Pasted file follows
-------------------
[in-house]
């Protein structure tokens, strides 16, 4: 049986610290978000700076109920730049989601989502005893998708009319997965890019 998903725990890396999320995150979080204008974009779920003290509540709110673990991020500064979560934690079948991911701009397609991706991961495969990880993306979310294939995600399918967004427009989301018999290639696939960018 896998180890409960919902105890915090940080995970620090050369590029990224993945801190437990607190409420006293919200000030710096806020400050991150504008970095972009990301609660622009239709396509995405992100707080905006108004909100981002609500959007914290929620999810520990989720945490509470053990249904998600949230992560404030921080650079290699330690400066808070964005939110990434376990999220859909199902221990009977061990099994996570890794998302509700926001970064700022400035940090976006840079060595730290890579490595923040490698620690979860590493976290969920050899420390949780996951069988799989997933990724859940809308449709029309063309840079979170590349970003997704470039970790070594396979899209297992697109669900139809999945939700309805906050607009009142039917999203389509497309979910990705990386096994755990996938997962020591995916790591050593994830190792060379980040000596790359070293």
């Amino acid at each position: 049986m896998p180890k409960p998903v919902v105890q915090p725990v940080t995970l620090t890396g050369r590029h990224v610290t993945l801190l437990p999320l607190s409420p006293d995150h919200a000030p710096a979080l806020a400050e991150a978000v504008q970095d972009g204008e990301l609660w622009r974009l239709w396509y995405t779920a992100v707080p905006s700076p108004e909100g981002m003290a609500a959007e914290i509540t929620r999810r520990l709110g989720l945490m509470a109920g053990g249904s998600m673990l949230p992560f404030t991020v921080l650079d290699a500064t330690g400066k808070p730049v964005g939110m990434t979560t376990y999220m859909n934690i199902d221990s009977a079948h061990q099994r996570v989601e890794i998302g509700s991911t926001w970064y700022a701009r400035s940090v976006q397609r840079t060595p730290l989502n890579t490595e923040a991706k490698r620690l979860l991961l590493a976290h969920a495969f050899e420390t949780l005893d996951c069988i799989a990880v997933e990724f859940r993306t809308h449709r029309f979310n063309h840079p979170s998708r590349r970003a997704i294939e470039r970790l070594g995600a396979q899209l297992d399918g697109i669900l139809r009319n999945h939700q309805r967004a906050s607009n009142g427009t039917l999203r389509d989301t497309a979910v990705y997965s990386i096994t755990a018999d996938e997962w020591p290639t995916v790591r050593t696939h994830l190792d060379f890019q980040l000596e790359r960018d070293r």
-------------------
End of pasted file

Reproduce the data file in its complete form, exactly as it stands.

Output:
[in-house]
């Protein structure tokens, strides 16, 4: 049986610290978000700076109920730049989601989502005893998708009319997965890019 998903725990890396999320995150979080204008974009779920003290509540709110673990991020500064979560934690079948991911701009397609991706991961495969990880993306979310294939995600399918967004427009989301018999290639696939960018 896998180890409960919902105890915090940080995970620090050369590029990224993945801190437990607190409420006293919200000030710096806020400050991150504008970095972009990301609660622009239709396509995405992100707080905006108004909100981002609500959007914290929620999810520990989720945490509470053990249904998600949230992560404030921080650079290699330690400066808070964005939110990434376990999220859909199902221990009977061990099994996570890794998302509700926001970064700022400035940090976006840079060595730290890579490595923040490698620690979860590493976290969920050899420390949780996951069988799989997933990724859940809308449709029309063309840079979170590349970003997704470039970790070594396979899209297992697109669900139809999945939700309805906050607009009142039917999203389509497309979910990705990386096994755990996938997962020591995916790591050593994830190792060379980040000596790359070293």
């Amino acid at each position: 049986m896998p180890k409960p998903v919902v105890q915090p725990v940080t995970l620090t890396g050369r590029h990224v610290t993945l801190l437990p999320l607190s409420p006293d995150h919200a000030p710096a979080l806020a400050e991150a978000v504008q970095d972009g204008e990301l609660w622009r974009l239709w396509y995405t779920a992100v707080p905006s700076p108004e909100g981002m003290a609500a959007e914290i509540t929620r999810r520990l709110g989720l945490m509470a109920g053990g249904s998600m673990l949230p992560f404030t991020v921080l650079d290699a500064t330690g400066k808070p730049v964005g939110m990434t979560t376990y999220m859909n934690i199902d221990s009977a079948h061990q099994r996570v989601e890794i998302g509700s991911t926001w970064y700022a701009r400035s940090v976006q397609r840079t060595p730290l989502n890579t490595e923040a991706k490698r620690l979860l991961l590493a976290h969920a495969f050899e420390t949780l005893d996951c069988i799989a990880v997933e990724f859940r993306t809308h449709r029309f979310n063309h840079p979170s998708r590349r970003a997704i294939e470039r970790l070594g995600a396979q899209l297992d399918g697109i669900l139809r009319n999945h939700q309805r967004a906050s607009n009142g427009t039917l999203r389509d989301t497309a979910v990705y997965s990386i096994t755990a018999d996938e997962w020591p290639t995916v790591r050593t696939h994830l190792d060379f890019q980040l000596e790359r960018d070293r």